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Home / Health & Science

Government sets its sight on quack opticians, illegal eye clinics

HEALTH & SCIENCEBy GLORIA MILIMU | Sun,May 30 2021 13:25:00 EAT
By GLORIA MILIMU | Sun,May 30 2021 13:25:00 EAT

The eye care profession has been flooded by quacks and the government has set its eyes on weeding them out. In a raft of far-sighted measures, the Kenya Health Oversight Authority has directed all optometrists and opticians in the country submit their personal and professional details for authentication.

Its CEO, Dr Jackson Kioko said such quacks pose a risk to the health of unsuspecting patients and “the authority has noted with concern the increasing number of unregistered or uncertified optical shops and eye clinics mushrooming in different parts of the country.”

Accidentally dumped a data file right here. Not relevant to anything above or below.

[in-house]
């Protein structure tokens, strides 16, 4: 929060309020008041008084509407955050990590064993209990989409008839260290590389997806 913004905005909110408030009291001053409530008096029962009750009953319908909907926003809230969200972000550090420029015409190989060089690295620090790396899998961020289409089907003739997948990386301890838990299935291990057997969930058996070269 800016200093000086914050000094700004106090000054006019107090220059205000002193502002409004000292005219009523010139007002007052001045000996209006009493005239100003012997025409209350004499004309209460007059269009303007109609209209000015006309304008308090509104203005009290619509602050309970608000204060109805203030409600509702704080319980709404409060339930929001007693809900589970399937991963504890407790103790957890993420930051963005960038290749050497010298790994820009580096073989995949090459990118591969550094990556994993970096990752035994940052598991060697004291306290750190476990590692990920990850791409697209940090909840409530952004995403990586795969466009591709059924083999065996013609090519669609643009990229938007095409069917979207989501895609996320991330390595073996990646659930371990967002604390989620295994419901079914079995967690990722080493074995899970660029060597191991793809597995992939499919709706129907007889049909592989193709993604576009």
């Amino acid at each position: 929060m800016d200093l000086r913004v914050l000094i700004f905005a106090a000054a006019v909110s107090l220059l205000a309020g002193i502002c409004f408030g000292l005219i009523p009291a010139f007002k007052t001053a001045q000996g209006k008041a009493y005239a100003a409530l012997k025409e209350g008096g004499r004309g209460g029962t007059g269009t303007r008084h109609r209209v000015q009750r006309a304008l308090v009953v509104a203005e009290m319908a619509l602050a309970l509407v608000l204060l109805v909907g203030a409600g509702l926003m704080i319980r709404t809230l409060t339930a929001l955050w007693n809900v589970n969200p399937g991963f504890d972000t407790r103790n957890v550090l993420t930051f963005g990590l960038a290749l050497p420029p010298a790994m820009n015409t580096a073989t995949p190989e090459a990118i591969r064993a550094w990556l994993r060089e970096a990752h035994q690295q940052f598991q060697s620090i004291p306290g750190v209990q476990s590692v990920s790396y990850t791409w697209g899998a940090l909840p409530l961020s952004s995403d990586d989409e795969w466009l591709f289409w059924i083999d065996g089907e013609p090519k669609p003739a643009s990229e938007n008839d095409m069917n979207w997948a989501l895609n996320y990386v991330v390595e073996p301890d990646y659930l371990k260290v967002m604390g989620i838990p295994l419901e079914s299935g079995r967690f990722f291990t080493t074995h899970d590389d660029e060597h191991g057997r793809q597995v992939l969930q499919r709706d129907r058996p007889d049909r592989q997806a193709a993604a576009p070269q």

He added that majority of the shops and clinics “are operated by persons who are not qualified” and some Kenyans have either had deteriorating eyesight or resulted into total blindness after seeking their services.

Dr Kioko said the authority will inspect all optical shops and eye clinics for purposes of grading and certification for compliance to set norms and standards and “appropriate actions shall be taken to non-compliant persons and institutions.”

The authority has also banned sale of reading glasses on the streets and advised the public to seek eye care services from inspected and certified optical shops and clinics.

Any organisation and institution planning to have eye camps should seek its approval two weeks prior alongside a list of certified and licensed opticians, optometrists, and ophthalmologists involved in the provision of eye care services during the eye camp.

According to the Optometrists Association of Kenya, the country has 437 certified Optometrists with 150 of them as registered members besides over 100 ophthalmologists, more than half them based in Nairobi.

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